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Quite the World, Isn't It?

Celebrating Father's Day with bicoastal book reviews

Well, this is an achievement in timing: Two book reviews published the same day, one in the Los Angeles Times, and the other in the Washington Post. Happy Father's Day to me!

I'll start in the east, with the Post review of Peter Pagnamenta's "entertaining new book, Prairie Fever, a deeply researched and finely delivered look" at a slice of American I wasn't familiar with: The Great Plains and intermountain west as a 19th century adventure tourism destination for England's idle rich young men.

From my review:
The tourism invasion began, in part, because of James Fenimore Cooper and his Leatherstocking Tales, Pagnamenta reports. Natty Bumppo and his fellow travelers were popular among English readers, and the stories of life on the frontier whetted the appetites of young British men who found themselves in unusual straits. In that era, the eldest son stood to inherit the family estate, while younger male siblings received allowances but few responsibilities. What to do with the indolent rich was a conundrum, since working for a living was outside the sphere of social respectability. One solution was to send them packing to America, lured by the tales of buffalo hunts, Indian skirmishes and the taste of hardy adventure. Some sought to blend in; most did not.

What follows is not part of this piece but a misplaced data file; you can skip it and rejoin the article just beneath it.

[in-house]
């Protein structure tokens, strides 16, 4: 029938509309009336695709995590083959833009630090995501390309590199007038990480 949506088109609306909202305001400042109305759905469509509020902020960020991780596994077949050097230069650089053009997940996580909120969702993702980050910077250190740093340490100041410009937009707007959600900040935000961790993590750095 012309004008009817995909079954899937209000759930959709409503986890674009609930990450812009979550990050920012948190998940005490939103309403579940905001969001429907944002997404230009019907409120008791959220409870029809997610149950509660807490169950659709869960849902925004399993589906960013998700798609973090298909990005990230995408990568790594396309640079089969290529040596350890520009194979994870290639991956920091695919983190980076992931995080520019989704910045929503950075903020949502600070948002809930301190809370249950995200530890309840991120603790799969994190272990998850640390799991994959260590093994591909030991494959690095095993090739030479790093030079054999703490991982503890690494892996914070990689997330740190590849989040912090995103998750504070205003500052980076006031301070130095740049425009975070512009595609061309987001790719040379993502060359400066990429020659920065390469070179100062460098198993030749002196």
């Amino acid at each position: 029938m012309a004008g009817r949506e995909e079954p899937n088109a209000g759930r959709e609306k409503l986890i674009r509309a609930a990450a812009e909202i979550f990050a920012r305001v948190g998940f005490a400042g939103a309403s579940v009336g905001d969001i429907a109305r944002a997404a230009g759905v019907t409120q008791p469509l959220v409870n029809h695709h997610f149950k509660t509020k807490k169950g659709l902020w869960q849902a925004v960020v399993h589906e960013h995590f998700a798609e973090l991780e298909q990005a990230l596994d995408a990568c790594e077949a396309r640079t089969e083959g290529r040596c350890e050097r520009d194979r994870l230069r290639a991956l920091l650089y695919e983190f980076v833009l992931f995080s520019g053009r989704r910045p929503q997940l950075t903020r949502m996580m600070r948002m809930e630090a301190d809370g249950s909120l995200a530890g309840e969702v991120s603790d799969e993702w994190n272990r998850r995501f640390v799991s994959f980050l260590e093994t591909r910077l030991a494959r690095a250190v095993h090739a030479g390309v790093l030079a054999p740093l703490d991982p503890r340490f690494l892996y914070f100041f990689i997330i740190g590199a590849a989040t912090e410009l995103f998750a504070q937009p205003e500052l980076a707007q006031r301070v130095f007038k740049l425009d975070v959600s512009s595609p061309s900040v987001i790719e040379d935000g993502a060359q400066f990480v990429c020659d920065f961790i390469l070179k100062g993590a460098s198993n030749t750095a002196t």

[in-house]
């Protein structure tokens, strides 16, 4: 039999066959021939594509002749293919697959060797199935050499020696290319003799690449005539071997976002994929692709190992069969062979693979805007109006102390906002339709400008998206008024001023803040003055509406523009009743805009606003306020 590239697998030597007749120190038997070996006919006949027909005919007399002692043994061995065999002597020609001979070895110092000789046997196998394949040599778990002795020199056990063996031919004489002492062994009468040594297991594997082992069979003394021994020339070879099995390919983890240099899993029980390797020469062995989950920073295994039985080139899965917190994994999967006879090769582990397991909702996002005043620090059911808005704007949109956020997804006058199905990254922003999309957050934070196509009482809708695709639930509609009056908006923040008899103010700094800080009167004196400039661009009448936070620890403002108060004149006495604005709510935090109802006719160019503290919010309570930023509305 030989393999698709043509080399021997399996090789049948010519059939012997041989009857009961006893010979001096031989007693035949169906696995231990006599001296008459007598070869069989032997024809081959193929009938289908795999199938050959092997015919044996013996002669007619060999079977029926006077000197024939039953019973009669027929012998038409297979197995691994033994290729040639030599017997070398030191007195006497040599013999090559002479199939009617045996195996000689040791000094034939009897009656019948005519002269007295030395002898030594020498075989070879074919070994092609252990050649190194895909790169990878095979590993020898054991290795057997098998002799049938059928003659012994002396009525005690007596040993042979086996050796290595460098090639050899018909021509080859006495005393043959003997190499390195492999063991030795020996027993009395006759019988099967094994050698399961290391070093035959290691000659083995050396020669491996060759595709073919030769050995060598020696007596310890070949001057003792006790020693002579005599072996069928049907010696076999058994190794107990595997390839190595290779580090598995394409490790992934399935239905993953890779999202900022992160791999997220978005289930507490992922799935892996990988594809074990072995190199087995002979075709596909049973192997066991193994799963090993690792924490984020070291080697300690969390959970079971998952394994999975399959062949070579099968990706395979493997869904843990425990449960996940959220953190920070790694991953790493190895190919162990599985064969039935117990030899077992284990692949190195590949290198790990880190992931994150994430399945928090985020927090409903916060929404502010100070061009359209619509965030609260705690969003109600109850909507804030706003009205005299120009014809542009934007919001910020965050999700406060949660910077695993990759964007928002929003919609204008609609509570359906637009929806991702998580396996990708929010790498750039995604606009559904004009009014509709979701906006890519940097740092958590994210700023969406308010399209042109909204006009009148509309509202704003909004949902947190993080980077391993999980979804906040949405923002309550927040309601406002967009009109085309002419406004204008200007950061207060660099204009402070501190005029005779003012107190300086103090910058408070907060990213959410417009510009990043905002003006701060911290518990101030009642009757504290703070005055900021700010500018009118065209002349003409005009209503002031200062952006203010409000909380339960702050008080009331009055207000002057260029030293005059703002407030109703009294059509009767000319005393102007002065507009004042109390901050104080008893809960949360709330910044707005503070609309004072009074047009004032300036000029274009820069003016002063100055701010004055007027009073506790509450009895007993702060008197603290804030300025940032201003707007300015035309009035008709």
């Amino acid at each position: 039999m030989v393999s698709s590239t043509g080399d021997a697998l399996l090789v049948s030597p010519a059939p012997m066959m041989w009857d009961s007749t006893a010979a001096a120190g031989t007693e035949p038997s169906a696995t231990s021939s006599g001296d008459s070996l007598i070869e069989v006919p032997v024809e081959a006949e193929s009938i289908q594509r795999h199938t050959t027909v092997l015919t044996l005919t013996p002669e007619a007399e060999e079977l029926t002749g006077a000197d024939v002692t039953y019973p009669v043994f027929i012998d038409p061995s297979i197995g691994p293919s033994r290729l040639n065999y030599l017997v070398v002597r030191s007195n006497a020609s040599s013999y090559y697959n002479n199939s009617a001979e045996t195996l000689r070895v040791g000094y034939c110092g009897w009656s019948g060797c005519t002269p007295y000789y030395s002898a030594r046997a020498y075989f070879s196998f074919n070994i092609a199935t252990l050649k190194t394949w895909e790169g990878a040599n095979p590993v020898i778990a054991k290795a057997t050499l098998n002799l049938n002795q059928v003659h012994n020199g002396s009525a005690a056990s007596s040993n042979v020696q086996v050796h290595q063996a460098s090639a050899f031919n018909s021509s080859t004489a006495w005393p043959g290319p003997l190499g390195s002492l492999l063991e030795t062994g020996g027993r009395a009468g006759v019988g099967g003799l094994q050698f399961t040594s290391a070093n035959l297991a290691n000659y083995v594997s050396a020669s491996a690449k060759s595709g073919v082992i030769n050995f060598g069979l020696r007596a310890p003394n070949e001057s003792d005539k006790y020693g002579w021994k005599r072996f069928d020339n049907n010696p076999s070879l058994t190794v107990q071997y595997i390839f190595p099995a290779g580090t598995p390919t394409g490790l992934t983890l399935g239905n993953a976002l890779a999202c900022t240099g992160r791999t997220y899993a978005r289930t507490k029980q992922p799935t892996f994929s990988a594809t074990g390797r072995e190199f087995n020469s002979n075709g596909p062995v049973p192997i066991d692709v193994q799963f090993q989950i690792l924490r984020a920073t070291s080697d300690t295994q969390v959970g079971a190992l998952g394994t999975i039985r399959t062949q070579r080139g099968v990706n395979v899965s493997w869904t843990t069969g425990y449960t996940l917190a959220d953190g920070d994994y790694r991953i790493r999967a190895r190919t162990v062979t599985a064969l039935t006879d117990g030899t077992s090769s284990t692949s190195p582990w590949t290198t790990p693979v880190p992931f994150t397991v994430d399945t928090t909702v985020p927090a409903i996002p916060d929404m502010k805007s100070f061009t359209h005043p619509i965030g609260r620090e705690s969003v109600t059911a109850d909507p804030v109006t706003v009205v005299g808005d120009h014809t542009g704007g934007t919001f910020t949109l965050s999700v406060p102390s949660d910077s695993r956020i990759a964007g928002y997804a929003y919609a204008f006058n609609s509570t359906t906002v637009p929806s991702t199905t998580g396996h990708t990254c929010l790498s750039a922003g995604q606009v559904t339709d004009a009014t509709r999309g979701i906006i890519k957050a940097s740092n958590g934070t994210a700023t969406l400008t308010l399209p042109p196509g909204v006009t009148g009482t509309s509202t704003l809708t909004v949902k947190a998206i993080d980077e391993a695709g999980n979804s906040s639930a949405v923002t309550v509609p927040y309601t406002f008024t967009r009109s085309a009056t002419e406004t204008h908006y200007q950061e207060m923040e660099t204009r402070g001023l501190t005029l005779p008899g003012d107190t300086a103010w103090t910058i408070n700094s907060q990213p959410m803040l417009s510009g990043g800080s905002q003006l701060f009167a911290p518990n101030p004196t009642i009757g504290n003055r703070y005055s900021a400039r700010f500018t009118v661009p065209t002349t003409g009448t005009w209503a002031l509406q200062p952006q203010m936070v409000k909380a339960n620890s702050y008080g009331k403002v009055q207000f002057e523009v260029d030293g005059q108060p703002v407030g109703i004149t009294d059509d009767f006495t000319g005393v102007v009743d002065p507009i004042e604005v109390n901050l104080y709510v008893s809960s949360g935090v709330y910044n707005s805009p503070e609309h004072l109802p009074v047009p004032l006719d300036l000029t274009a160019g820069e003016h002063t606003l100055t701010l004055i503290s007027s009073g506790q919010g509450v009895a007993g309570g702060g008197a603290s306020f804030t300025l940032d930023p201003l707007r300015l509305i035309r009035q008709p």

It was a fun book to read. In my own books I like to focus on overlooked slices of American history, and this is one I wish I had found before Pagnamenta did.

The second review in the LA Times was of Buzz Bissinger's Father's Day: A Journey into the Mind and Heart of My Extraordinary Son, a much different and more difficult book.
The book, Bissinger confesses at the end, "was difficult and painful" to write. Much more so than he anticipated when they hit the road in 2007. Bissinger thought it would take another year to finish the manuscript, but the pain of the process lengthened the calendar, as did the perhaps subconscious shift of focus from Zach, an utterly charming person in his father's portrayal, to Bissinger himself.

It is not a flattering self-portrait, and that's the biggest problem with what is a frank yet disquieting book. Father's Day isn't compelling so much as it's revelatory about Bissinger's struggle to reconcile the son he thought he deserved with the one he has. It's a human reaction to uncontrollable events, but by the end, if you had to choose a cross-country traveling companion, you'd go for the son, with all his mental deficiencies, over the narrating father with his rages and insecurities.
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